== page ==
Huge crowds of counter protesters have marched peacefully through downtown Boston against a "Free Speech" rally featuring right-wing speakers, a week after Heather Heyer, an anti-racism campaigner, was killed at a Virginia white supremacist demonstration.
In the wake of Charlottesville, all eyes are turning to Boston, which is scheduled to hold a "Free Speech Rally" on Saturday afternoon.
The organizers of the Boston rally have said they are focused on promoting free speech and are not affiliated with the white supremacists who marched in Charlottesville.
The organizers of the rally posted on Facebook on August 15 that their movement was "dedicated to peaceful rallies" and was "in no way affiliated with the Charlottesville rally on August 12". "We're going to respect their right to free speech".
As the country continues to grapple with the unbridled violence of Charlottesville, Va., last weekend, major cities such as Boston, Dallas, New Orleans and others will be the site of major protests today-some under the guise of "free speech", others in defiance of white supremacy and in what organizers are calling "solidarity with Charlottesville".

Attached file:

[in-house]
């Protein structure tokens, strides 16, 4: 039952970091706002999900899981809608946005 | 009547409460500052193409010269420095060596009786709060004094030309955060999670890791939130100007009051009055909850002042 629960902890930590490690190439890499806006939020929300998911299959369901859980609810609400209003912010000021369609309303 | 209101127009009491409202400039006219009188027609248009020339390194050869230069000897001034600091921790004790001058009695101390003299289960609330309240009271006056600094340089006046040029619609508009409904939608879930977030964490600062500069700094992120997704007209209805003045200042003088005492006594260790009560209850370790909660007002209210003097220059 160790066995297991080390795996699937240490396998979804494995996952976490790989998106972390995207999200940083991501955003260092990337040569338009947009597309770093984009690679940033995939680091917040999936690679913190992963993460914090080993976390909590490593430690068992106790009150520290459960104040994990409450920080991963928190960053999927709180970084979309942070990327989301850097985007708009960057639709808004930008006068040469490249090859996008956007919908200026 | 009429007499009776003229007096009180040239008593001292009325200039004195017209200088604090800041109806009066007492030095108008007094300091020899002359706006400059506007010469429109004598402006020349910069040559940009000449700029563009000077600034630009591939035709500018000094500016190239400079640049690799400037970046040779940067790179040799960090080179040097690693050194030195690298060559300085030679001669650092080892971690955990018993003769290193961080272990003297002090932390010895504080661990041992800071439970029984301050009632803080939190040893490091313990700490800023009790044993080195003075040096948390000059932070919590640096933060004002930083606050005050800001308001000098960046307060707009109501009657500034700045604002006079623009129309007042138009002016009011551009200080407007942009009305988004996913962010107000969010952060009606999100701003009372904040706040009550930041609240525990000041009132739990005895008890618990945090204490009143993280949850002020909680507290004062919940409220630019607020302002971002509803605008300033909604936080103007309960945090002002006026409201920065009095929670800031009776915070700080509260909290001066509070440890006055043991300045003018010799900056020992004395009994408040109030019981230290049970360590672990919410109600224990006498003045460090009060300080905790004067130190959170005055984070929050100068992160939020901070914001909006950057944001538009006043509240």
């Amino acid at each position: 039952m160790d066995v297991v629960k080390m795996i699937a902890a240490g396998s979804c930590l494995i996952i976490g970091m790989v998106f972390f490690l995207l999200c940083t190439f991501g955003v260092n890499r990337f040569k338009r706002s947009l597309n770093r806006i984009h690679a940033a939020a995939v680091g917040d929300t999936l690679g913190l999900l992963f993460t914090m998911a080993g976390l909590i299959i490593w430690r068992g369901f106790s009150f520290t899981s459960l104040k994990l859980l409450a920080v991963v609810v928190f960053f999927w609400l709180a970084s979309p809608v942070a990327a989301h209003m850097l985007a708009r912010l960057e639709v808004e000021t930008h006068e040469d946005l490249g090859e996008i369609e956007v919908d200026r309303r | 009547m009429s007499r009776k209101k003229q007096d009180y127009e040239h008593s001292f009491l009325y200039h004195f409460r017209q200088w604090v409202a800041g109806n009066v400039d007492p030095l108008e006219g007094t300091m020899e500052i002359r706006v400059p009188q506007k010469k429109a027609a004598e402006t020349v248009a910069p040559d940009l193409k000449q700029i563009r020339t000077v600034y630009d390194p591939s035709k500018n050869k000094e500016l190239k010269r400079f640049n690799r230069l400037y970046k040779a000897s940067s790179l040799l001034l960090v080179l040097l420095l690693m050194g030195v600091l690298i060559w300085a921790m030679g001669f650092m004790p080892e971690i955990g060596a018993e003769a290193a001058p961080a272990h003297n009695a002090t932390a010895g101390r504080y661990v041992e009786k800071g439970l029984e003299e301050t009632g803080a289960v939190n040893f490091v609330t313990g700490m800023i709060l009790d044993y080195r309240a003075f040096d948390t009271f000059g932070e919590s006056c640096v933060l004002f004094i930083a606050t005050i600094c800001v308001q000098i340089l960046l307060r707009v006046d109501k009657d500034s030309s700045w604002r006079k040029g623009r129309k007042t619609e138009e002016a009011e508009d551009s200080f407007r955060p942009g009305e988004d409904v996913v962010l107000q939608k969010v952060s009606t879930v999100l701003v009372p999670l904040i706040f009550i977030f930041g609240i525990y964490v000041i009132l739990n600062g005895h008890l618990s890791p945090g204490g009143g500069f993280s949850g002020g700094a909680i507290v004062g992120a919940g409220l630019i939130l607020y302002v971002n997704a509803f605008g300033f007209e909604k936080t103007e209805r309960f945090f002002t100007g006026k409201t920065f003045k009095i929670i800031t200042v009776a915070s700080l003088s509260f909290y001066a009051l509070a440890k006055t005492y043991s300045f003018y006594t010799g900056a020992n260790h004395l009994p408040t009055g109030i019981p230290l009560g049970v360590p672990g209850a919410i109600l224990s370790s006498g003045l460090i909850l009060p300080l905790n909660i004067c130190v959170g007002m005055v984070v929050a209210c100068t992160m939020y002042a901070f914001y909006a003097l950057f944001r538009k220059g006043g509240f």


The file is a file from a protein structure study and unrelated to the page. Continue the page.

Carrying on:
"Our job is to make sure that as the peace rally enters into Boston Common, that the folks that come in there feel safe, that we don't have an incident that happened like last week in Virginia", Boston Mayor Marty Walsh said at a press conference on Friday, issuing a warning to those who planned to participate on either side. "I don't want them here".
UPDATE 12:13PM: Crowd of rally participants grows, as does the massive group of counter-protesters.
"We will not be offering our platform to racism or bigotry", organizers said in a Facebook post earlier this week.
The rally is expected to draw an assortment of conservatives and libertarians, as well as white supremacists.
And hours before the rally began, thousands of counterprotesters began marching around the city. A large group of counter-protesters is also expected.
The Boston Herald reported that up to 30,000 people attended the counter-protest.
Rebecca Koskinen stood in front of her brick rowhouse on Tremont Street, awaiting the marchers, with her daughters Elle, 5, and Liv, a year and a half.
Members of the Black Lives Matter movement later protested on the Common, where a Confederate flag was burned and protesters pounded on the sides of a police vehicle.
Amid a heavy police presence, men, women and children from diverse backgrounds showed up early Saturday to march from the Reggie Lewis Track and Athletic Center in Roxbury to Boston Common. Approximately 500 officers were deployed to monitor the protests, and security cameras and extra barriers were set up to separate the "Free Speech Rally" from counter-protesters who surrounded them.